September 27, 2007
Region:
238
With Germany's Grand Coalition two years into its first term, it is time for a midway review of what the government has achieved so far and a look at what the second half of the legislative period might bring. The Grand Coalition still lacks assertiveness in its economic and social policy. Reforms of corporate and investment income tax have been addressed only half-heartedly; the tax landscape is a work in progress. Structural energy and environmental policy reforms will be launched. The higher cost of environmental awareness should be another reason to lighten the tax and contributions load. [more]
July 6, 2007
Region:
239
The succession gap in Germany’s Mittelstand (small and medium-sized enterprises, or SMEs) is overstated. Attractive businesses have no difficulty finding new owners these days. However, with succession solutions outside the proprietor families on the increase, the successful, typically German (family) business structure could start to crumble. Might this also impair the German Mittelstand’s business capital – high flexibility coupled with organically evolved trust? In the long term many SMEs are looking at a bright future. Crucial to this – besides the efficient organisation of generation change – are new forms of cooperation and modern financing instruments. A better political environment for business start-ups and a more open-minded attitude to the immigration of business talent would strengthen the entrepreneurial landscape as a whole. [more]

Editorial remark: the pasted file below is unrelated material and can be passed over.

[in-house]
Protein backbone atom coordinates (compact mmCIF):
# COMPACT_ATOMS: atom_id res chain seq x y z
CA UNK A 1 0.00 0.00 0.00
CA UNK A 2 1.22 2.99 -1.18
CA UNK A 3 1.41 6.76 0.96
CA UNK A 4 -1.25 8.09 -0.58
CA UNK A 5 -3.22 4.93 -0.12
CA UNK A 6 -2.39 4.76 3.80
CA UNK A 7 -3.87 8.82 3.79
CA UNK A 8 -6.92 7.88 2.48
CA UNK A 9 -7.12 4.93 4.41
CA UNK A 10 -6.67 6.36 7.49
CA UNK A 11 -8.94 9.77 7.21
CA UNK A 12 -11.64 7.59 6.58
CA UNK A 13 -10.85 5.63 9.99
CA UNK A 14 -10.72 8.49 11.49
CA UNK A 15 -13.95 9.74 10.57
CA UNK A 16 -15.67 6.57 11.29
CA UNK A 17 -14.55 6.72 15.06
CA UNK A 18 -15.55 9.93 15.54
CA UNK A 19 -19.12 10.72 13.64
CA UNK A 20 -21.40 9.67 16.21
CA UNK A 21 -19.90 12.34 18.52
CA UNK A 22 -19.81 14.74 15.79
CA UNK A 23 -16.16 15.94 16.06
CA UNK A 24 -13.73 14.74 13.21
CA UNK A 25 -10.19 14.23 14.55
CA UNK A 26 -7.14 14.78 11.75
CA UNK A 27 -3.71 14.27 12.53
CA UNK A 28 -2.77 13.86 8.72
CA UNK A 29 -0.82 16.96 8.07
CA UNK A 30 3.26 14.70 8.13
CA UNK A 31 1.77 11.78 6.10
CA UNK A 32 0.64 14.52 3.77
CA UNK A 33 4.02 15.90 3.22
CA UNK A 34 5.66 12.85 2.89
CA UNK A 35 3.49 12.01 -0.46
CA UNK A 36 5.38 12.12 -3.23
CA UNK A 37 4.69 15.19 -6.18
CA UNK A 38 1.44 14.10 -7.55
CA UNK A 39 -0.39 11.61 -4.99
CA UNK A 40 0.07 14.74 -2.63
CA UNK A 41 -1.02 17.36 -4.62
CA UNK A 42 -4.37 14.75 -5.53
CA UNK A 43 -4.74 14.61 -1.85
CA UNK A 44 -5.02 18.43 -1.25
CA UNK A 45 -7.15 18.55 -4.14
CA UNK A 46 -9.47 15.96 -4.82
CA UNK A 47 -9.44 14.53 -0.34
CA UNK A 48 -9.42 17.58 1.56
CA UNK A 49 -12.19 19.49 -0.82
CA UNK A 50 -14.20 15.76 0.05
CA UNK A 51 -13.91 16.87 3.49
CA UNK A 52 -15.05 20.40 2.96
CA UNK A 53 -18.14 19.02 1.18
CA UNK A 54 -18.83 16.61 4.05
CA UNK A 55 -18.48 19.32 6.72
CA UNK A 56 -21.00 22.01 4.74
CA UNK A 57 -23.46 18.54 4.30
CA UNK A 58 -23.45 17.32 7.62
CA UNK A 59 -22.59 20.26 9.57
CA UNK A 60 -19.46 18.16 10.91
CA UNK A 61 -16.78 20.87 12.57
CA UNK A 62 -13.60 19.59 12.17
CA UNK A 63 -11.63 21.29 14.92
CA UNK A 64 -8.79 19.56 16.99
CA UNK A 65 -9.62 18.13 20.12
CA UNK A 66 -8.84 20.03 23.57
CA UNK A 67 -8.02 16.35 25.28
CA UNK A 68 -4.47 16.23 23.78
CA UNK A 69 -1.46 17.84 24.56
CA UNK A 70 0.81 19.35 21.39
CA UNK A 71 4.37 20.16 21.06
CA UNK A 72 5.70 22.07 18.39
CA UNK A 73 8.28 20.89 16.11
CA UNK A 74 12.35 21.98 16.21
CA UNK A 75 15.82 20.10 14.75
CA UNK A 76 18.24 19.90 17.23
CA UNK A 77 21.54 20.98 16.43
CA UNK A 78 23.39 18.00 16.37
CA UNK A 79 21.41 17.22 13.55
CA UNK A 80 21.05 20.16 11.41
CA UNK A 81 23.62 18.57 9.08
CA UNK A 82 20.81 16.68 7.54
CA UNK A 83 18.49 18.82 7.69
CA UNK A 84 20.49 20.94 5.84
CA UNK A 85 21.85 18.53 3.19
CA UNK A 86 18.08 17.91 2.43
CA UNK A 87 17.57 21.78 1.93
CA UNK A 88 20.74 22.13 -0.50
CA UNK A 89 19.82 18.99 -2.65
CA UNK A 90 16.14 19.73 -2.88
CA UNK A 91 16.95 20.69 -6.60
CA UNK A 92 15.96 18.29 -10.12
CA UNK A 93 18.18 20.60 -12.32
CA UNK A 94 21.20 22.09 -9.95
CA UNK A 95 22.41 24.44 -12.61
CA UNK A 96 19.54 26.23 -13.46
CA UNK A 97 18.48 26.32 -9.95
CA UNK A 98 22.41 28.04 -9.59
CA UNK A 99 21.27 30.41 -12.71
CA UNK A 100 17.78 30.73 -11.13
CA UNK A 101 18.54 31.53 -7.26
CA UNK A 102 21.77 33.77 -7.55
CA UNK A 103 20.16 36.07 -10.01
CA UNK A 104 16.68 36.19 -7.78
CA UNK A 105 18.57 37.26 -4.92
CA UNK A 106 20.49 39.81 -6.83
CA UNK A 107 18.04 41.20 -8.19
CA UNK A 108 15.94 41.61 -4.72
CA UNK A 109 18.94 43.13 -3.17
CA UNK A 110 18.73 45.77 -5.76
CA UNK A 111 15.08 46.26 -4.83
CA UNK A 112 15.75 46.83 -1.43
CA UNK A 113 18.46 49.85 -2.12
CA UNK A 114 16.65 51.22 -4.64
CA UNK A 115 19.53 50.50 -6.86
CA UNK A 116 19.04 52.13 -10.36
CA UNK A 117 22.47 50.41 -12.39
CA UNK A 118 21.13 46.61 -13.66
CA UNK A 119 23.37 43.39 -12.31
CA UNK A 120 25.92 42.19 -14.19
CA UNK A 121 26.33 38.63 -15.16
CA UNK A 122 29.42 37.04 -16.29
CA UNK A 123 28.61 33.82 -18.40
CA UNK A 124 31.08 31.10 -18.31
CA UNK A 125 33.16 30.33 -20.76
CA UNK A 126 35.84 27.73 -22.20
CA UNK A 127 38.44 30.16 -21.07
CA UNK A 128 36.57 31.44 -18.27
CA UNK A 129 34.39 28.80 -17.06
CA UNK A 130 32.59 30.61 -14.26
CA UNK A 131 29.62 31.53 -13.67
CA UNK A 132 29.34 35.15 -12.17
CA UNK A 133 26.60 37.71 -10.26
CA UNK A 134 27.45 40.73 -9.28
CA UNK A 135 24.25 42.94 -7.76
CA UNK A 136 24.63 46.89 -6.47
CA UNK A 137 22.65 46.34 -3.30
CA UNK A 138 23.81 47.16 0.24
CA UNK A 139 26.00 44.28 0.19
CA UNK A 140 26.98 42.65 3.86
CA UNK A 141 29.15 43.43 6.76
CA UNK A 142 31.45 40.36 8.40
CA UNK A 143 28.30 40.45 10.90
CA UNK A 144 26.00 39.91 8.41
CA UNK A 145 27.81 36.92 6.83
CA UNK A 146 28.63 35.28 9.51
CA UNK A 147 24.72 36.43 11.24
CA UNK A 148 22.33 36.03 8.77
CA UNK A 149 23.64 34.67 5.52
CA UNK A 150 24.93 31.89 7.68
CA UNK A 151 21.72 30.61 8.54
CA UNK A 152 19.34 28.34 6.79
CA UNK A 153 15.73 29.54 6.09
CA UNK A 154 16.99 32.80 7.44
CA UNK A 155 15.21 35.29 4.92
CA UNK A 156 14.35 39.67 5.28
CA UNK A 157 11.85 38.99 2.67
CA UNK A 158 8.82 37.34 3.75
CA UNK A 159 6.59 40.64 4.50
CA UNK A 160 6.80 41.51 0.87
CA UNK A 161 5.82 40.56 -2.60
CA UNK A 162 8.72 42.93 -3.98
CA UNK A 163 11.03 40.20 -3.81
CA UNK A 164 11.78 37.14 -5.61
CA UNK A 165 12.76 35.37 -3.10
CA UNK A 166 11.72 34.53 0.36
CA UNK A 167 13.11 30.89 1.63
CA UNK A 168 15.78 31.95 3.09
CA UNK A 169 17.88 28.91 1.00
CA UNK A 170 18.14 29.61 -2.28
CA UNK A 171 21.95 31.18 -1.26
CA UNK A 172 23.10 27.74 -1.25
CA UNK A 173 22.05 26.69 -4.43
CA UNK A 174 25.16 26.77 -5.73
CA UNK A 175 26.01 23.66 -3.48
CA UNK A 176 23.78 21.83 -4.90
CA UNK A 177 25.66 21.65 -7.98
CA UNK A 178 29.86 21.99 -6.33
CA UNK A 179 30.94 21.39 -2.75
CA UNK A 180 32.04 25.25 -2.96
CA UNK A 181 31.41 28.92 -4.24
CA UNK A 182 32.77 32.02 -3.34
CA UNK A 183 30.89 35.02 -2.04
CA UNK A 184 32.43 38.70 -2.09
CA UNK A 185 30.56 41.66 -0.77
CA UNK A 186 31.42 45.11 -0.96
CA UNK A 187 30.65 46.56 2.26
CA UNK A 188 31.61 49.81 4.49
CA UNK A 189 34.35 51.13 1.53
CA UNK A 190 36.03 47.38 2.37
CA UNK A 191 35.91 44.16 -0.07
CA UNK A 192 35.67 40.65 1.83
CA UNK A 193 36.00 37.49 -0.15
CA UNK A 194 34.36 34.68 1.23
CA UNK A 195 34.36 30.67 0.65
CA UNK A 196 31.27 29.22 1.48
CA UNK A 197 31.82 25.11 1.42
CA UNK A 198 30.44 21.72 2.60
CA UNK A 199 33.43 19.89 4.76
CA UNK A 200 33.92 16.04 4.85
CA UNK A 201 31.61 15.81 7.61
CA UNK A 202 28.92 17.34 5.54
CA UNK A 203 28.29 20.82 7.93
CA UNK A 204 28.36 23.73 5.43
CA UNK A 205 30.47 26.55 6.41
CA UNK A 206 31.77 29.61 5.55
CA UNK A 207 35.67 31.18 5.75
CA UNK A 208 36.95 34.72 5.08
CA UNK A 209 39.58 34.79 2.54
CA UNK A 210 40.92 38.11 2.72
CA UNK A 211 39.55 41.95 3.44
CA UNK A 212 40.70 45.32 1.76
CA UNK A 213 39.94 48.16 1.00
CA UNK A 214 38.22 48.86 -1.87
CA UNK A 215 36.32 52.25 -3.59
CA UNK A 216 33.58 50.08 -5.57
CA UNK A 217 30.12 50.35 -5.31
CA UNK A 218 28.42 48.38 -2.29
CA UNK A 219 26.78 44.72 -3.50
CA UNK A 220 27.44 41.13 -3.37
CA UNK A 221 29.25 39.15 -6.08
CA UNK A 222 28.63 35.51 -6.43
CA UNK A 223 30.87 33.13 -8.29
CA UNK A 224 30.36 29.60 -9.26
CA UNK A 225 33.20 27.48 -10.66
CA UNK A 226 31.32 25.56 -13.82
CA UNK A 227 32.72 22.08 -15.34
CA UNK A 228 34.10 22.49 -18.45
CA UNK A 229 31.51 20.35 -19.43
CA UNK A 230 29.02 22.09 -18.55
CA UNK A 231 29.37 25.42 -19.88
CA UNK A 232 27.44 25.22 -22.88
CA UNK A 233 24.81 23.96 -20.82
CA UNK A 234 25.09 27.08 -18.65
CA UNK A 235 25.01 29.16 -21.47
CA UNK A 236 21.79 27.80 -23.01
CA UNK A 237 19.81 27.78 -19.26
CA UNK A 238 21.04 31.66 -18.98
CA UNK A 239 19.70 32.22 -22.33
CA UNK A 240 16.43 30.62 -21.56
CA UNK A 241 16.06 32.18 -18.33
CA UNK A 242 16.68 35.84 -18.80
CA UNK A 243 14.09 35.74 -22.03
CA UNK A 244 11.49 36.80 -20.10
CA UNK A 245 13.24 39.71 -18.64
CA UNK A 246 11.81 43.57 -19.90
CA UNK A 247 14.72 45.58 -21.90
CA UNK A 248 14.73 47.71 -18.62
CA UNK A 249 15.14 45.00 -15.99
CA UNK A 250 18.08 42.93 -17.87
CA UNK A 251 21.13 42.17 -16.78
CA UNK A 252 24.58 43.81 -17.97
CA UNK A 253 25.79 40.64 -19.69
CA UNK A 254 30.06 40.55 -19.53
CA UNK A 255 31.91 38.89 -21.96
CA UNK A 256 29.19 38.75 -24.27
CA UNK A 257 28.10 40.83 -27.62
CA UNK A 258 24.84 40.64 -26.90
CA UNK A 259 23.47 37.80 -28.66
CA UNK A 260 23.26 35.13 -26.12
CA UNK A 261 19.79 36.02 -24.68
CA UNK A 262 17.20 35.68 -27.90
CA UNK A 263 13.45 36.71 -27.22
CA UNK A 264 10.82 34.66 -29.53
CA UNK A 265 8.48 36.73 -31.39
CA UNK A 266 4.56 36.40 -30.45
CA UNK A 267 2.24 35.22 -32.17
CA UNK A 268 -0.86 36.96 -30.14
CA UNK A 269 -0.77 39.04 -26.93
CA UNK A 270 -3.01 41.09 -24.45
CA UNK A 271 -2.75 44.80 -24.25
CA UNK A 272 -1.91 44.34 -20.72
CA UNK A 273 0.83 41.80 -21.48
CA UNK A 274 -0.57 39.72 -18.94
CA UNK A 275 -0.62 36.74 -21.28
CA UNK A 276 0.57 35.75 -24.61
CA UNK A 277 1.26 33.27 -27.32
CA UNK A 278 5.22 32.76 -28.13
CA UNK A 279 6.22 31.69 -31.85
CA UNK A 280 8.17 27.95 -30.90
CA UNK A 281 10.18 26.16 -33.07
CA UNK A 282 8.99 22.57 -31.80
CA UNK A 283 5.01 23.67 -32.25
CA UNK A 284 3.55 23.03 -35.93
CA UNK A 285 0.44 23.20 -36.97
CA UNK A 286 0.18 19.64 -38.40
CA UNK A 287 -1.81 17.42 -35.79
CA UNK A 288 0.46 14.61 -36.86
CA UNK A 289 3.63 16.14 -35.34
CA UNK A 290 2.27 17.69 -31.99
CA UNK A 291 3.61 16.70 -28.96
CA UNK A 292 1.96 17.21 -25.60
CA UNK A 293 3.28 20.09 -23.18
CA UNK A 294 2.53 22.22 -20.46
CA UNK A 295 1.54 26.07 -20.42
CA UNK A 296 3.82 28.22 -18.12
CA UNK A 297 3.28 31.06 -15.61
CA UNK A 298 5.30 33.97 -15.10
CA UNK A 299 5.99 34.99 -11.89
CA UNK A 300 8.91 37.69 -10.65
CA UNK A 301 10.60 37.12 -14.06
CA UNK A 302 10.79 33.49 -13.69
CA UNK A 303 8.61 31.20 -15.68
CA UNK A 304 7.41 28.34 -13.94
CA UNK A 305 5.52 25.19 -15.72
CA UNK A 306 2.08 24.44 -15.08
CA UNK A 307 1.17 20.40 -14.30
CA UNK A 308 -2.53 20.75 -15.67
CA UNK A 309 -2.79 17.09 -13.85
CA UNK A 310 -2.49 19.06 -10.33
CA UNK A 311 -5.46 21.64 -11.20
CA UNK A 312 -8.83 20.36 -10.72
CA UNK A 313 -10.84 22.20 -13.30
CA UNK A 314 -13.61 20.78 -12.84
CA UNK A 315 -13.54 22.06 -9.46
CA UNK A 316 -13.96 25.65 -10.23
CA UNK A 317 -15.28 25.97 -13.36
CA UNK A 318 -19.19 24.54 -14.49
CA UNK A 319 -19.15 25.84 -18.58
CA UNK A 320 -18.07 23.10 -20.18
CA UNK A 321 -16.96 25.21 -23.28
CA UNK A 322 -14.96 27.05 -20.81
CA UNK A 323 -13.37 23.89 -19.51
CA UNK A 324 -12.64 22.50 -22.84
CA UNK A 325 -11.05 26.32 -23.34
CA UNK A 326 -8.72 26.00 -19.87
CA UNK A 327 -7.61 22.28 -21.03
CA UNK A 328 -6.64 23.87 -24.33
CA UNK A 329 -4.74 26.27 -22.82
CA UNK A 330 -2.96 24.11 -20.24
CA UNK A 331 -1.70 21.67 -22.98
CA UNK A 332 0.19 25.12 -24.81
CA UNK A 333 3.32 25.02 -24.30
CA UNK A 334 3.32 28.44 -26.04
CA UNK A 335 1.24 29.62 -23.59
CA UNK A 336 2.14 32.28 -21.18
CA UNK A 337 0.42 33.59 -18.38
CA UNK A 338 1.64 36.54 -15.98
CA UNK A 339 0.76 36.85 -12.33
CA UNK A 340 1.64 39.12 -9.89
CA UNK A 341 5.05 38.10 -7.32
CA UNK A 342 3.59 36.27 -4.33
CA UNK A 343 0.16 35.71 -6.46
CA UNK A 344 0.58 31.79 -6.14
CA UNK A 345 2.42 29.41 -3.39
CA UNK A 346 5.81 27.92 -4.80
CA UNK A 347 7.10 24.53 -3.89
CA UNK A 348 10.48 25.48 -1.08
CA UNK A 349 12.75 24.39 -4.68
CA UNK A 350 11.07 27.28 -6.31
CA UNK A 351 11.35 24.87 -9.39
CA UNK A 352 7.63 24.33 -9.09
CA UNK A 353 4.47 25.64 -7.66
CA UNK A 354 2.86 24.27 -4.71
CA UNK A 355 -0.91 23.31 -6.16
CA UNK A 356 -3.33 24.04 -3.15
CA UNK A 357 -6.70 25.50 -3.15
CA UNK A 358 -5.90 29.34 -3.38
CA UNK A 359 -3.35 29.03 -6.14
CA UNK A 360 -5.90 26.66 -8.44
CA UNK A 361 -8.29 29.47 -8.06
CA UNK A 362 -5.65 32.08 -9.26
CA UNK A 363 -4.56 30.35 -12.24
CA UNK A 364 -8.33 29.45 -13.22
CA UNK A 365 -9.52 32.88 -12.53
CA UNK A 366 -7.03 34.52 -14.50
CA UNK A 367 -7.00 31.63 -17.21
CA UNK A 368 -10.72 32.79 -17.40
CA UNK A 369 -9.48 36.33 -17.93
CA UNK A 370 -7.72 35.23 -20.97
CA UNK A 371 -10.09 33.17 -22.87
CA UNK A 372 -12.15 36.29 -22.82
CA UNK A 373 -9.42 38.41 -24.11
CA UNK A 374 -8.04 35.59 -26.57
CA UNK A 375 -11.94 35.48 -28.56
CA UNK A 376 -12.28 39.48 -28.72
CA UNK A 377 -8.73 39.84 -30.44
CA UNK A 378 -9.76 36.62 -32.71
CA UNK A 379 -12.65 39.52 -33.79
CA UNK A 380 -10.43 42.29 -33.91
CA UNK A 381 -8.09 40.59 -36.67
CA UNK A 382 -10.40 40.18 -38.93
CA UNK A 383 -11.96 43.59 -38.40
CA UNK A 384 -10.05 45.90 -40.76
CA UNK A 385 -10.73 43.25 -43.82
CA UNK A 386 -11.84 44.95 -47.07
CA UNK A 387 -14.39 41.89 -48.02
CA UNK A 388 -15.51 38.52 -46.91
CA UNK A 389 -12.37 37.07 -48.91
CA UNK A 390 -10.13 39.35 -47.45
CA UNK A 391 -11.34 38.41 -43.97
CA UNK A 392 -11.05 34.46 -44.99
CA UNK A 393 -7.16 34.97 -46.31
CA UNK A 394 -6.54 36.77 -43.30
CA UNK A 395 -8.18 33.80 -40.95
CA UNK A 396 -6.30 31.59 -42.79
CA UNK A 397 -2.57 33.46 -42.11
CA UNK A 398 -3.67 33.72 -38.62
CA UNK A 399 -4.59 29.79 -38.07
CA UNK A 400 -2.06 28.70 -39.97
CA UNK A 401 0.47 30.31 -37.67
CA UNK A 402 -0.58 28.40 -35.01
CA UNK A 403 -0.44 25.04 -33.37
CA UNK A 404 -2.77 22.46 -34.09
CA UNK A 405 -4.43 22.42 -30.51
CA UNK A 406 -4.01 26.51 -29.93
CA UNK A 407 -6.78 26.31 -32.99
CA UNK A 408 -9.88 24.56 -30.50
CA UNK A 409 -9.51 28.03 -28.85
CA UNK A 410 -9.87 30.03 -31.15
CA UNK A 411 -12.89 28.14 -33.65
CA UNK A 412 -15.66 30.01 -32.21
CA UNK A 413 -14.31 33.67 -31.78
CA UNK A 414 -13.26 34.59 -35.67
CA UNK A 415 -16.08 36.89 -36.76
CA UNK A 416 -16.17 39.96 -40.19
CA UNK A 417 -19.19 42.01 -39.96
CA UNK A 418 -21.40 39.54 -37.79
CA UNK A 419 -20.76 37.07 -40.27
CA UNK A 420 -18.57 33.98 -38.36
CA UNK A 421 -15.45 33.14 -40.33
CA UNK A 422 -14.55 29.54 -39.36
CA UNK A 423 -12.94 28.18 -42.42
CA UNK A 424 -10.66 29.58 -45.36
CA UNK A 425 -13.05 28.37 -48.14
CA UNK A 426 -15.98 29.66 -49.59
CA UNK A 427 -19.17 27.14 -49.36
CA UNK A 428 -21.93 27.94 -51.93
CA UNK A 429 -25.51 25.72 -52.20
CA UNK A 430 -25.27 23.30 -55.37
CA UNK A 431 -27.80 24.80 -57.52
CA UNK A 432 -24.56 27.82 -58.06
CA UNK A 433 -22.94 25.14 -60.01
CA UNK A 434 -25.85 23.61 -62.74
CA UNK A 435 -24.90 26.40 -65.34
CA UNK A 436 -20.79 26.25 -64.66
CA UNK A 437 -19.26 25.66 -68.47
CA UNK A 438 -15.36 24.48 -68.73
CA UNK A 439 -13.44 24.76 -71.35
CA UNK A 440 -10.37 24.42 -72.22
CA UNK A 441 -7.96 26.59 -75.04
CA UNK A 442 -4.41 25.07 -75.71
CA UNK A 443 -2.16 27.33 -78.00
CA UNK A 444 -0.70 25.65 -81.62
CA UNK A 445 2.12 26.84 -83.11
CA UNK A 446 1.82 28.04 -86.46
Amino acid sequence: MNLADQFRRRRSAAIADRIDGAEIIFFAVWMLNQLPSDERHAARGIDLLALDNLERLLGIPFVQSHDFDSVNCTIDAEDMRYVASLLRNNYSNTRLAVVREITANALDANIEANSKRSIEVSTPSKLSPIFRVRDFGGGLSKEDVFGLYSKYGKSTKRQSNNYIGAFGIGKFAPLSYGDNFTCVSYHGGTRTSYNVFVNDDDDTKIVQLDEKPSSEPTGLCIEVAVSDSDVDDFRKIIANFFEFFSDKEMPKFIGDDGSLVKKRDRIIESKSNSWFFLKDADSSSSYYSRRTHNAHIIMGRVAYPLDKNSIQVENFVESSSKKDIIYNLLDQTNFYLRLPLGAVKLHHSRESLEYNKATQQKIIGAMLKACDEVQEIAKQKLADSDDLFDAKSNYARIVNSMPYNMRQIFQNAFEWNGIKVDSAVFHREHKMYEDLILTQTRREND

March 27, 2007
Region:
240
Ageing does not directly impact the total shares of expenditures at the country level, although it will drastically affect the nature of demand within most consumption segments. In fact, economic growth is the main driver of change in the consumption structure, through rising levels of expenditures and shifts in relative prices. (Ageing is indirectly at play here through its effect on income distribution). Another important driver is societal transformation. Our projections show that, when all three drivers are factored in, transport, housing, health care and entertainment take larger expenditure shares at the expense of food. [more]